As I said earlier, the Government recognises how important it is to invest in world-class land transport infrastructure as a foundation of our country's economic transformation, and the 2006 Budget demonstrated just how committed the Government is to funding that infrastructure in a way that provides certainty for the sector.

New Zealanders have always adapted quickly to meet changing economic conditions. If we are to retain our competitiveness in the global marketplace, we must continue to transform our economy, but we cannot do that without transforming our infrastructure as well. That task involves everyone here in one way or another. Quite clearly, the roading sector has a pivotal role in the economic future of all of us.

That's why you saw, and I hope welcomed, Budget 2006's unparalleled funding package. In developing this package, the Government recognised that funding uncertainty was having a detrimental impact on the roading sector.

Since 2004 the roading industry has been gearing up, investing in people and plant, and the Government knew it was important to act decisively so that industry was reassured it should continue making that investment.

As you know, to address the shortfall in the State Highway Forecast and across the whole National Land Transport Programme, Budget 2006 provided an extra $1.3 billion over the next five years. This funding will reinstate all the state highway projects deferred in the draft forecast released earlier this year, but goes beyond that, adding an extra $425 million to speed up major state highway projects in the main centres.

The funding means that over the next five years the Government will spend roughly $300 million more on land transport than the total revenue collected from fuel excise duties, road user charges, and motor vehicle registration fees. I am not sure if those outside the sector have fully grasped the significance of this yet.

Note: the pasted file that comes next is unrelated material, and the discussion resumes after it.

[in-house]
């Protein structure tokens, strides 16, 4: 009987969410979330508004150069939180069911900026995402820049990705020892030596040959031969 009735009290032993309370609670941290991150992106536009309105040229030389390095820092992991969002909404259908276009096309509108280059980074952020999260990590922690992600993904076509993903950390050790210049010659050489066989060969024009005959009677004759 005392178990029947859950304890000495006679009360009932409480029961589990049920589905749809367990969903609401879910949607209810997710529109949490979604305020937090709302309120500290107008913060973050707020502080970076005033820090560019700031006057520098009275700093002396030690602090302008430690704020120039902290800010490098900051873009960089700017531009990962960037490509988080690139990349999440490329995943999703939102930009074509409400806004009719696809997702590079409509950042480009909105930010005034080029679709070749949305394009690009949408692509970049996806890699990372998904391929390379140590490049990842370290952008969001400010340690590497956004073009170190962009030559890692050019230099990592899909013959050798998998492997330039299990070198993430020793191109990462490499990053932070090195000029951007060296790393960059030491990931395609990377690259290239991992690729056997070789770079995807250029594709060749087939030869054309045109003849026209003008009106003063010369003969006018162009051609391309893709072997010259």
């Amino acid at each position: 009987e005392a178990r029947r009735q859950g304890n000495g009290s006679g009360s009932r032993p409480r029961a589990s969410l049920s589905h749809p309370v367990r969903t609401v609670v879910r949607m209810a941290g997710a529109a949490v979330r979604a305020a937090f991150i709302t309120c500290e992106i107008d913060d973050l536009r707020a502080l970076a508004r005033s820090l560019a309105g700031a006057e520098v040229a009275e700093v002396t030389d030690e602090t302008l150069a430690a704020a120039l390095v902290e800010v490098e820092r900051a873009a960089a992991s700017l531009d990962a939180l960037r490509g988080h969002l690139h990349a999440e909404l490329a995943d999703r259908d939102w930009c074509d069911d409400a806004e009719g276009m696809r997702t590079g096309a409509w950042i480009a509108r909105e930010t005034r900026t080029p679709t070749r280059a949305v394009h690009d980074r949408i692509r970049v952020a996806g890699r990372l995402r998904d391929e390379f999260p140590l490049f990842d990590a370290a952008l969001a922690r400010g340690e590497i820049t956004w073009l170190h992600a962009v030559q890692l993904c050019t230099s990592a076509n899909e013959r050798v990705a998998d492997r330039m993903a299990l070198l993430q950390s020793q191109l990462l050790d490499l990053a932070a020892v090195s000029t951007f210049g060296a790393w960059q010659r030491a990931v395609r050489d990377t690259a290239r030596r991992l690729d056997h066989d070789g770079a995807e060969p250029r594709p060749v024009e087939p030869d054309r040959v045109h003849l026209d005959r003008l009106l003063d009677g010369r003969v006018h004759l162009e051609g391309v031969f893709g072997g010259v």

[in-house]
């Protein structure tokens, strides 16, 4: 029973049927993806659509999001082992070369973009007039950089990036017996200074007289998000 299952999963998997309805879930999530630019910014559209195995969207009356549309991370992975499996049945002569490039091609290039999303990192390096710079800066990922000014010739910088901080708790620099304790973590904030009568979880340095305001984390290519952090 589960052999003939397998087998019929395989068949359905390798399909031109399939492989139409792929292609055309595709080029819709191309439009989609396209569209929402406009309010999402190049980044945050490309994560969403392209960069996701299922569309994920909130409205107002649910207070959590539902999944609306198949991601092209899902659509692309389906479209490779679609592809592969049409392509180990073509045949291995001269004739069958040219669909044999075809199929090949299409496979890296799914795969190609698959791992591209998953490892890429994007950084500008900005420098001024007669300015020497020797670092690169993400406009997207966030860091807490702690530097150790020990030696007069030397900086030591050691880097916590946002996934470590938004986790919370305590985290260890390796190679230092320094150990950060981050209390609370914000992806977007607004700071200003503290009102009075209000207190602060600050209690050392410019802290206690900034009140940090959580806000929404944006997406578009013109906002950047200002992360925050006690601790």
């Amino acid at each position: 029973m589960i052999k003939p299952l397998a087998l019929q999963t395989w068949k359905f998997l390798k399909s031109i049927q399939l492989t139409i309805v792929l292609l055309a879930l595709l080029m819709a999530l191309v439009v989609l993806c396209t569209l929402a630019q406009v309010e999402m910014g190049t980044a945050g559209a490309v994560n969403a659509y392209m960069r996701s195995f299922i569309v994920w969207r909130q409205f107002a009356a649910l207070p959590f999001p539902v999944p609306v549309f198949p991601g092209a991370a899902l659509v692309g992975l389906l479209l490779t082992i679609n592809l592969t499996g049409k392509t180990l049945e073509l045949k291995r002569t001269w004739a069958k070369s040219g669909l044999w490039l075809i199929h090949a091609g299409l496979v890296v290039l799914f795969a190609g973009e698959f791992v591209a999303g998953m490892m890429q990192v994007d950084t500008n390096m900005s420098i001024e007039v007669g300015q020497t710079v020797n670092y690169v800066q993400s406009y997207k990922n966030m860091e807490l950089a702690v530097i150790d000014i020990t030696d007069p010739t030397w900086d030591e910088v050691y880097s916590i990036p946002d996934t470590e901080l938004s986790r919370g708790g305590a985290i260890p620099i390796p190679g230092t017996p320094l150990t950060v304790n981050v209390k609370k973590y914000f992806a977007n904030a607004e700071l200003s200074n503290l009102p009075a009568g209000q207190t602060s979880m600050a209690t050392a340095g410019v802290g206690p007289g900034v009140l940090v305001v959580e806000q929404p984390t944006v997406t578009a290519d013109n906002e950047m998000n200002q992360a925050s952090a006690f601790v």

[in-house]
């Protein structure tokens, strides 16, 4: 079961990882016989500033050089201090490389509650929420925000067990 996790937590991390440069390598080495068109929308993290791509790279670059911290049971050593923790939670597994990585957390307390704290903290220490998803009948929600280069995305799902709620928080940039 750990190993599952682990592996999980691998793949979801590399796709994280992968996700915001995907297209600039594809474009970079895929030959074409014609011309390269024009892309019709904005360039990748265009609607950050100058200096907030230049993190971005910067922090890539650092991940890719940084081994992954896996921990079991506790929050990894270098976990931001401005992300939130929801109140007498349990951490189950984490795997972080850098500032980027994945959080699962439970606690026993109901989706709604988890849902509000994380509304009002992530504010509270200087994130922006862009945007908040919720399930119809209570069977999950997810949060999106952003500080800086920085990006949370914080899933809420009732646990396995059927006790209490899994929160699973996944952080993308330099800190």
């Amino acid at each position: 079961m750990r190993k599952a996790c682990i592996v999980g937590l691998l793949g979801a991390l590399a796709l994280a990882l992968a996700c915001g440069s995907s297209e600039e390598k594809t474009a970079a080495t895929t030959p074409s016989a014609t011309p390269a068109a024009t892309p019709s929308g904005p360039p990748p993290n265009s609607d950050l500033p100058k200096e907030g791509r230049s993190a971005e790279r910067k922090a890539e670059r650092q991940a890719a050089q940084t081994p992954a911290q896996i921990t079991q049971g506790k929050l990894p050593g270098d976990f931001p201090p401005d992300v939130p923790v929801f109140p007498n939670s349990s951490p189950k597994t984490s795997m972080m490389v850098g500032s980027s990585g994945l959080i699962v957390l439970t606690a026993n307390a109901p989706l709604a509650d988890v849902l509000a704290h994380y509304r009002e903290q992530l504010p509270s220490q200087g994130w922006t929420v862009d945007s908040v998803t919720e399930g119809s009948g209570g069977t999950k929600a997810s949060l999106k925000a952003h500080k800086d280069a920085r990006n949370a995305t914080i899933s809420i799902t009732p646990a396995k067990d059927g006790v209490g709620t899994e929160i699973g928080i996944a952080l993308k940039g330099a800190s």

But the Budget did not simply provide funding. To give greater certainty, we are taking a bold new approach to funding and planning land transport, providing a cost and revenue guarantee for state highway construction and guaranteed revenue for all other land transport activity through a five year appropriation. This will create a buffer against cost increases and revenue decreases.

The package also introduces a regular cycle of review and updating of construction activity. This is the first time such certainty has been provided. In the past, funding had only been allocated by Land Transport New Zealand on a year-by-year basis.

And now to get back to that announcement I mentioned, a statement from Finance Minister Michael Cullen and me that has been timed to coincide with the opening of this conference.

The guaranteed five-year State Highway Plan announced in the Budget is now about to become a guaranteed six-year plan to give the land transport sector even greater certainty.

The plan will still be updated at three-yearly intervals, but the Government has decided that it wants the roading construction industry to have even more information to make sure it has the capacity and capability to do the work expected of it, particularly given the considerable extra funding the Government has provided.